TVM products were made by a variety of manufacturers, including Ethicon, a Johnson & Johnson subsidiary, and CR Bard Inc.

In 2011, the FDA said the risks of side effects from transvaginal mesh products were no longer considered to be rare and that, in fact, there is a significant risk associated with the use of the surgical mesh. The new safety alert was preceded by a detailed review of scientific literature published from 1996 to 2011, which revealed unacceptable dangers associated with vaginal mesh. Scientific studies also showed there was no benefit to using TVM when compared with traditional treatments for POP and SUI.

A New England Journal of Medicine study indicates that women who received TVM implants suffered higher rates of serious complications, including bladder perforation and pelvic hemorrhage. TVM patients also had an increased number of adverse events after surgery, such as urinary incontinence and pain during intercourse.

By 2013, the FDA had ordered 95 postmarket (after implantation) studies by 34 manufacturers of surgical mesh used for POP and 14 postmarket studies by seven manufacturers of mini-slings for SUI.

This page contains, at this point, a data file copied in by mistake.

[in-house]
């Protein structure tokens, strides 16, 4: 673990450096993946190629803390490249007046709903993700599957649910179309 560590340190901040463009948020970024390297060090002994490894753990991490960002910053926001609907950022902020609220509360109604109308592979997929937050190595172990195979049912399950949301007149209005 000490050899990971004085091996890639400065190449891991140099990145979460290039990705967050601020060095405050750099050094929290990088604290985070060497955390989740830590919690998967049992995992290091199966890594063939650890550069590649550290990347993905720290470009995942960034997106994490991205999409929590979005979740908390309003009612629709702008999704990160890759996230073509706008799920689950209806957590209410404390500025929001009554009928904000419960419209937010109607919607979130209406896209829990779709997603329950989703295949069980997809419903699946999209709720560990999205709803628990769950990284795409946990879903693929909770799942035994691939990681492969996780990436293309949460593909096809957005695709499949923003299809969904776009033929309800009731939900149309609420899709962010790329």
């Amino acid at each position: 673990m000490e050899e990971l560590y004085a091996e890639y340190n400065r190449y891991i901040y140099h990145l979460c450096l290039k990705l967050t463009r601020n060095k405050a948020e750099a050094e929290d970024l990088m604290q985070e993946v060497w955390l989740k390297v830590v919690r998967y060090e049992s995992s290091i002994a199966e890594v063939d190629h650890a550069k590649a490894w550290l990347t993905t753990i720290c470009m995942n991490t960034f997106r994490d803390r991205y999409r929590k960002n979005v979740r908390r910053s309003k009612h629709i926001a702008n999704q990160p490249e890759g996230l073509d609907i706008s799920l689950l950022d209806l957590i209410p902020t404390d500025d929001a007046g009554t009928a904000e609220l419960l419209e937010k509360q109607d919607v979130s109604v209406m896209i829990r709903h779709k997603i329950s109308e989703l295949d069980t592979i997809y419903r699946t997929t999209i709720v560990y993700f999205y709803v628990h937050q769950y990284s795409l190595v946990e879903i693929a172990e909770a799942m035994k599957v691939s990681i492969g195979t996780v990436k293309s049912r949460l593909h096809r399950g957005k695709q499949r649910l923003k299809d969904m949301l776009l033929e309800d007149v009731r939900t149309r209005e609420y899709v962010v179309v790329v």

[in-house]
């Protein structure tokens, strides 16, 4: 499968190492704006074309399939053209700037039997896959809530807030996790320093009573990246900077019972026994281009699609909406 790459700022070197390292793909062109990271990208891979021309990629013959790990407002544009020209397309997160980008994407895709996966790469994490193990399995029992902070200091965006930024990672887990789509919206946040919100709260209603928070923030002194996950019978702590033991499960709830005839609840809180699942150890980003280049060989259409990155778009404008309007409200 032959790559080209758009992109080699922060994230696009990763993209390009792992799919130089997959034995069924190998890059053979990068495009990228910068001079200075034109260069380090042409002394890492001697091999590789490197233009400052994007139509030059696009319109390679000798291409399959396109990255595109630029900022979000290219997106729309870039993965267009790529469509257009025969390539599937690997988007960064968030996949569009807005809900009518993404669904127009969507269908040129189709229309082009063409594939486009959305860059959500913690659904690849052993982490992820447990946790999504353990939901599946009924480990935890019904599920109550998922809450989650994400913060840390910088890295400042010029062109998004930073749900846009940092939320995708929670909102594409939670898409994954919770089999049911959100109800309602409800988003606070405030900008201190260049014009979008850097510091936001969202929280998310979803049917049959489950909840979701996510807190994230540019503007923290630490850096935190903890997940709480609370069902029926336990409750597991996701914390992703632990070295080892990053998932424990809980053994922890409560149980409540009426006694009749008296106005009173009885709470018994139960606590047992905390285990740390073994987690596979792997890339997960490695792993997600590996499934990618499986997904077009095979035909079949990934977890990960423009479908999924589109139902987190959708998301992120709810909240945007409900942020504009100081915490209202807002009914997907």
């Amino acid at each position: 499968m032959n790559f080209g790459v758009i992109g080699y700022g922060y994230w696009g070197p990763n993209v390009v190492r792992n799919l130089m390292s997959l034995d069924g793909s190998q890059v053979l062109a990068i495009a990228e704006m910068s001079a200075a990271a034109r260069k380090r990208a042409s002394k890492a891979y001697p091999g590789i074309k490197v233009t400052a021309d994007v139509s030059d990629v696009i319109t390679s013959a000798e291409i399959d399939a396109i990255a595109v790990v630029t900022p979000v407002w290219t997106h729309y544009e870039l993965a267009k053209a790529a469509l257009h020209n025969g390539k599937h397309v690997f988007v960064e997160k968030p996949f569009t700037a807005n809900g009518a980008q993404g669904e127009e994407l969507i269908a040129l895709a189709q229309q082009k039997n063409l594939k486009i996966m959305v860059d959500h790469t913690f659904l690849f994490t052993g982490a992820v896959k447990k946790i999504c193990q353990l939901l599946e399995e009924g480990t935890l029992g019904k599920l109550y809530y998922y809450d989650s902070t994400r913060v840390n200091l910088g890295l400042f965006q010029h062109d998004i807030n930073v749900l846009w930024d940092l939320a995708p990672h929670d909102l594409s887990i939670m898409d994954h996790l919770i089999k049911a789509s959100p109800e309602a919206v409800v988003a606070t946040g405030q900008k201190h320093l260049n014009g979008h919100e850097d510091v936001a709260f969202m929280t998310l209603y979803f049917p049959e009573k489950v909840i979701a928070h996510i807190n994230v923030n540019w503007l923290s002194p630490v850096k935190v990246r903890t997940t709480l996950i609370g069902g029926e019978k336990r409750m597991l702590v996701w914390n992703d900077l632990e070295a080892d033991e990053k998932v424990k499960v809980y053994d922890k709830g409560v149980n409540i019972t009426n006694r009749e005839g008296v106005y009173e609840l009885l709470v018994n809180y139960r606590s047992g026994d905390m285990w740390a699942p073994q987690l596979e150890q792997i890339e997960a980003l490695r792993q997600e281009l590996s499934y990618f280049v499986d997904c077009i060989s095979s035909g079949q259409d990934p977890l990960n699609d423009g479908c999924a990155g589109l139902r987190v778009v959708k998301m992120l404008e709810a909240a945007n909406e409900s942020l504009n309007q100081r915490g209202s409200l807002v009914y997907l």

According to the FDA, the most frequent complications related to TVM include:

  • Erosion through the vagina
  • Infection
  • Pain, including pain during sexual intercourse
  • Urinary problems
  • Recurrence of the prolapse and/or incontinence.

Some patients needed additional surgery to remove the mesh that had eroded into the vagina. Other complications included injuries to nearby organs such as the bowel and bladder, or blood vessels.

In early 2014, the FDA was still considering whether to reclassify urogynecologic surgical mesh used for transvaginal repair of POP from Class II (low- to moderate-risk devices) to Class III (high-risk devices).

Manufacturer Responsibility for Transvaginal Mesh Problems

Strict liability rules, which apply in cases involving defective medical devices, allow manufacturers to be held liable if it can be proven that their product created unexpected risks or health issues for patients. Manufacturers may also be held responsible if they failed to warn patients of dangers, or if they knowingly released dangerous products onto the market.

TVM products were brought to market under special 510(k) rules that allow for fast-tracked FDA clearance based on similar medical devices that have already been approved. The 510(k) program enables manufacturers to bring products to the market with minimal testing.